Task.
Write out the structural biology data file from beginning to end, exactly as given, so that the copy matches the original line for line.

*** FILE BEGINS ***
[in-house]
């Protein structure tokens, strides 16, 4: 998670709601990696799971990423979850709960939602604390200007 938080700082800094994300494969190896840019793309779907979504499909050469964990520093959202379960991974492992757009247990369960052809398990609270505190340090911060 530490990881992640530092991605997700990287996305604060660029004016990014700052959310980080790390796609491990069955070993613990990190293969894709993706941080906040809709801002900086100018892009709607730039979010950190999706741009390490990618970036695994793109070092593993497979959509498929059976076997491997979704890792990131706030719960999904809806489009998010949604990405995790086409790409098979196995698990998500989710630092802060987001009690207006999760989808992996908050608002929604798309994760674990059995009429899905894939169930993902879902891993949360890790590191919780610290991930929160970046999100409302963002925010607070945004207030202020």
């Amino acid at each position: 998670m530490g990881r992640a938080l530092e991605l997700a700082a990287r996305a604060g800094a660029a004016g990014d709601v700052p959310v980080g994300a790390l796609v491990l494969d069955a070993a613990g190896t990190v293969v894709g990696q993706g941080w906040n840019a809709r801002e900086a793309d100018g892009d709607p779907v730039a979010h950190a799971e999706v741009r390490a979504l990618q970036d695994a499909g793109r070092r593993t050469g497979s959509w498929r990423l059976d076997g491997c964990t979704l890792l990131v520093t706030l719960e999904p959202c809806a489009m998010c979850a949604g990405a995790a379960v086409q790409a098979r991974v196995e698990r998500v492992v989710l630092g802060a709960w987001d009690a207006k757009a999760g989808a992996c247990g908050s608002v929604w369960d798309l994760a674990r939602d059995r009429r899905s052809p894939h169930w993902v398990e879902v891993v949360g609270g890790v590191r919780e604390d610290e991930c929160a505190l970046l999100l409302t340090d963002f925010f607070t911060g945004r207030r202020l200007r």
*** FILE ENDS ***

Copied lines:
[in-house]
């Protein structure tokens, strides 16, 4: 998670709601990696799971990423979850709960939602604390200007 938080700082800094994300494969190896840019793309779907979504499909050469964990520093959202379960991974492992757009247990369960052809398990609270505190340090911060 530490990881992640530092991605997700990287996305604060660029004016990014700052959310980080790390796609491990069955070993613990990190293969894709993706941080906040809709801002900086100018892009709607730039979010950190999706741009390490990618970036695994793109070092593993497979959509498929059976076997491997979704890792990131706030719960999904809806489009998010949604990405995790086409790409098979196995698990998500989710630092802060987001009690207006999760989808992996908050608002929604798309994760674990059995009429899905894939169930993902879902891993949360890790590191919780610290991930929160970046999100409302963002925010607070945004207030202020």
């Amino acid at each position: 998670m530490g990881r992640a938080l530092e991605l997700a700082a990287r996305a604060g800094a660029a004016g990014d709601v700052p959310v980080g994300a790390l796609v491990l494969d069955a070993a613990g190896t990190v293969v894709g990696q993706g941080w906040n840019a809709r801002e900086a793309d100018g892009d709607p779907v730039a979010h950190a799971e999706v741009r390490a979504l990618q970036d695994a499909g793109r070092r593993t050469g497979s959509w498929r990423l059976d076997g491997c964990t979704l890792l990131v520093t706030l719960e999904p959202c809806a489009m998010c979850a949604g990405a995790a379960v086409q790409a098979r991974v196995e698990r998500v492992v989710l630092g802060a709960w987001d009690a207006k757009a999760g989808a992996c247990g908050s608002v929604w369960d798309l994760a674990r939602d059995r009429r899905s052809p894939h169930w993902v398990e879902v891993v949360g609270g890790v590191r919780e604390d610290e991930c929160a505190l970046l999100l409302t340090d963002f925010f607070t911060g945004r207030r202020l200007r």